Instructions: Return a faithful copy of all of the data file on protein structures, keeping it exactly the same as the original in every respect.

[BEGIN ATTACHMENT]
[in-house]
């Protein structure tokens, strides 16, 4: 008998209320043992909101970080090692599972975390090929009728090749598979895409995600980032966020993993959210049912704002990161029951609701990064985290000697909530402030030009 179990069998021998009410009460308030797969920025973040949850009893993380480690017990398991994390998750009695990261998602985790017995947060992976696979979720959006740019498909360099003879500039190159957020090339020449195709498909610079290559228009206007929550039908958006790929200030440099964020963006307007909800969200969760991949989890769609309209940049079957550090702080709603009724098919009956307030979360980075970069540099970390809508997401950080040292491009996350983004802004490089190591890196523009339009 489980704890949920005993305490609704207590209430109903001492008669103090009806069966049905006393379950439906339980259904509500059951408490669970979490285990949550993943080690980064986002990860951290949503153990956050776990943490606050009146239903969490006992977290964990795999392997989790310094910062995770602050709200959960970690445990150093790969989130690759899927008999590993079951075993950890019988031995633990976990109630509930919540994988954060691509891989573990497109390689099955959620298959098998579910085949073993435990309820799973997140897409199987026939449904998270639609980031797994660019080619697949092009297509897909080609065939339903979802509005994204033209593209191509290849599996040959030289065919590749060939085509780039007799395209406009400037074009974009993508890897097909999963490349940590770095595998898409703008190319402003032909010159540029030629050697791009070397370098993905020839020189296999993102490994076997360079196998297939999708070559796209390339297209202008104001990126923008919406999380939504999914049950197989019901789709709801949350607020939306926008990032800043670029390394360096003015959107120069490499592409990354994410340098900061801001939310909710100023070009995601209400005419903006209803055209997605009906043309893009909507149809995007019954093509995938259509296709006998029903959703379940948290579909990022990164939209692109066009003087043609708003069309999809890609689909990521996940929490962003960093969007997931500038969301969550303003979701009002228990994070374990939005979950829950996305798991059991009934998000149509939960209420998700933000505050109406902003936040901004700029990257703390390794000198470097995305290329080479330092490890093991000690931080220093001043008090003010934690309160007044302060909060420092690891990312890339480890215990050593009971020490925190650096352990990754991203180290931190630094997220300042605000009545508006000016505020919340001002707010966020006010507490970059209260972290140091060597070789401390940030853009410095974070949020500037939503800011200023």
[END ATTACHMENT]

[in-house]
């Protein structure tokens, strides 16, 4: 008998209320043992909101970080090692599972975390090929009728090749598979895409995600980032966020993993959210049912704002990161029951609701990064985290000697909530402030030009 179990069998021998009410009460308030797969920025973040949850009893993380480690017990398991994390998750009695990261998602985790017995947060992976696979979720959006740019498909360099003879500039190159957020090339020449195709498909610079290559228009206007929550039908958006790929200030440099964020963006307007909800969200969760991949989890769609309209940049079957550090702080709603009724098919009956307030979360980075970069540099970390809508997401950080040292491009996350983004802004490089190591890196523009339009 489980704890949920005993305490609704207590209430109903001492008669103090009806069966049905006393379950439906339980259904509500059951408490669970979490285990949550993943080690980064986002990860951290949503153990956050776990943490606050009146239903969490006992977290964990795999392997989790310094910062995770602050709200959960970690445990150093790969989130690759899927008999590993079951075993950890019988031995633990976990109630509930919540994988954060691509891989573990497109390689099955959620298959098998579910085949073993435990309820799973997140897409199987026939449904998270639609980031797994660019080619697949092009297509897909080609065939339903979802509005994204033209593209191509290849599996040959030289065919590749060939085509780039007799395209406009400037074009974009993508890897097909999963490349940590770095595998898409703008190319402003032909010159540029030629050697791009070397370098993905020839020189296999993102490994076997360079196998297939999708070559796209390339297209202008104001990126923008919406999380939504999914049950197989019901789709709801949350607020939306926008990032800043670029390394360096003015959107120069490499592409990354994410340098900061801001939310909710100023070009995601209400005419903006209803055209997605009906043309893009909507149809995007019954093509995938259509296709006998029903959703379940948290579909990022990164939209692109066009003087043609708003069309999809890609689909990521996940929490962003960093969007997931500038969301969550303003979701009002228990994070374990939005979950829950996305798991059991009934998000149509939960209420998700933000505050109406902003936040901004700029990257703390390794000198470097995305290329080479330092490890093991000690931080220093001043008090003010934690309160007044302060909060420092690891990312890339480890215990050593009971020490925190650096352990990754991203180290931190630094997220300042605000009545508006000016505020919340001002707010966020006010507490970059209260972290140091060597070789401390940030853009410095974070949020500037939503800011200023």